I love Alton Brown! Or at least I think I do; I certainly love his recipes, and the one I made last week for company was no exception! Once again I (apologetically) refer to my favorite Food Network show The Best Thing I Ever Made. This time in the episode “Updated Classics” Brown made a mushroom stroganoff with goat cheese, that I knew I had to try! I love mushrooms, and this sounded way too good to wait for winter, and I’m so glad I didn’t.
Last week we were having dinner company a friend of mine, and her daughter, a friend of my daughter’s. Neither of the girls eats meat, and when I checked to make sure they were mushroom eaters— I’m amazed at how many people will not eat mushrooms— I had my menu planned. We’d start with my white bean and artichoke dip, and have the stroganoff and a salad. I bought cupcakes for dessert, but I’m saving those details for another post.
The set up for the stroganoff was quite simple, as was the preparation. I made a few slight modifications to the recipe (unless I am baking I find this almost impossible to refrain from doing…) and like every other Alton Brown recipe I’ve ever tried, it was delicious! Everyone loved it, and I am pretty happy that I had enough leftovers for another dinner. I love trying new recipes, so something has to be really good for me to wonder as I’m eating it, ‘when can I make this again?’.
Like beef stroganoff, this is a company dish. It is a little bit fancy, and looks gorgeous coming to the table. I served it in a bowl, which does a good job of keeping it warm, but i think it would look quite elegant on a platter. I would not save it for vegetarians, it is spectacular, and needs no meat to make it a meal. You could certainly tart it up by adding a variety of mushrooms, which I will also try. I think shiitakes would make an excellent addition.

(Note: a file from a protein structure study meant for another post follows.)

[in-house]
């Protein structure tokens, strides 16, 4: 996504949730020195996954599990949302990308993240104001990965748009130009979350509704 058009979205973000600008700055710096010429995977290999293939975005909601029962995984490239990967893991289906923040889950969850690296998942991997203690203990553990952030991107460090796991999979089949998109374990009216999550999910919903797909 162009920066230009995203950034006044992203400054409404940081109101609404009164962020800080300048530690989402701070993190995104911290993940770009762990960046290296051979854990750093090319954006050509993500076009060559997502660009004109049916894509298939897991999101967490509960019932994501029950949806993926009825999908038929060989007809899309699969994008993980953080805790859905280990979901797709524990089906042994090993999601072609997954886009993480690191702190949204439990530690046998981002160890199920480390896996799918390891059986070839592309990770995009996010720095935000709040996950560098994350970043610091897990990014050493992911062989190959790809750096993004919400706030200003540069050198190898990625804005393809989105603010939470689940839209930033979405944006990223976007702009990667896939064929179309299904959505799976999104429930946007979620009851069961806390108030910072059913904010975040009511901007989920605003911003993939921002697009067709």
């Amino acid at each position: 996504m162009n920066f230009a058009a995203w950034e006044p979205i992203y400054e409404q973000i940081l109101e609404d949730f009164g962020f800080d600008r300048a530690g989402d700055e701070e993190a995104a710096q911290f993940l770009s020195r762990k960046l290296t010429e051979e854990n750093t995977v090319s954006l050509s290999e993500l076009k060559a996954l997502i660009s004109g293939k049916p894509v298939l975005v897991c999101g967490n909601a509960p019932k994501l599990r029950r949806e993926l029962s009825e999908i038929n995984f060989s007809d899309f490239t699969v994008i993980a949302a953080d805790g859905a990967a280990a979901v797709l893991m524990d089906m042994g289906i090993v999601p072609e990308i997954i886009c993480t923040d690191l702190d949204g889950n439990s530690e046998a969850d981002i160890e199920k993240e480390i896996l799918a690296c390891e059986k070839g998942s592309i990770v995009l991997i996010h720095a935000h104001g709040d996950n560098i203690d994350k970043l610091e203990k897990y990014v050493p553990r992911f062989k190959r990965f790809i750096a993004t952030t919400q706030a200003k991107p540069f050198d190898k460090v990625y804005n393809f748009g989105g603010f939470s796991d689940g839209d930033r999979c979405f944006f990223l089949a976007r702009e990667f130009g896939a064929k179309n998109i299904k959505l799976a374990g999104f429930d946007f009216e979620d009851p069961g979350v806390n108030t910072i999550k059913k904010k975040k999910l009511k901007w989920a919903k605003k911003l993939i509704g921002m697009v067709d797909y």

The next time I make it I am going to substitute greek yogurt for the sour cream, and see how that works, and I’m sure reduced fat sour cream would work (if you are so inclined). For my noodles I used Italian tagliatelle, because I like long noodles, but you could use any extra wide egg noodle. I think it was the goat cheese that really made this dish so good, and gave it that updated, modern flavor.
I like Alton Brown because he really thinks about food, and flavors, and why things work or don’t. I admire, and identify with his mix of scientific approach paired with a passion for “Good Eats”. If you are also a fan of Alton Brown, I recommend Shirley Corriher’s book CookWise, as well as Harold McGee’s On Food and Cooking. Understanding the science of food can help you make good decisions in adapting recipes, and avoiding failure.
Do you have a go-to resource or reference for food science? Do you wonder about why food acts the way it does? Are you an Alton Brown in your own kitchen laboratory? If so, please share some of your discoveries.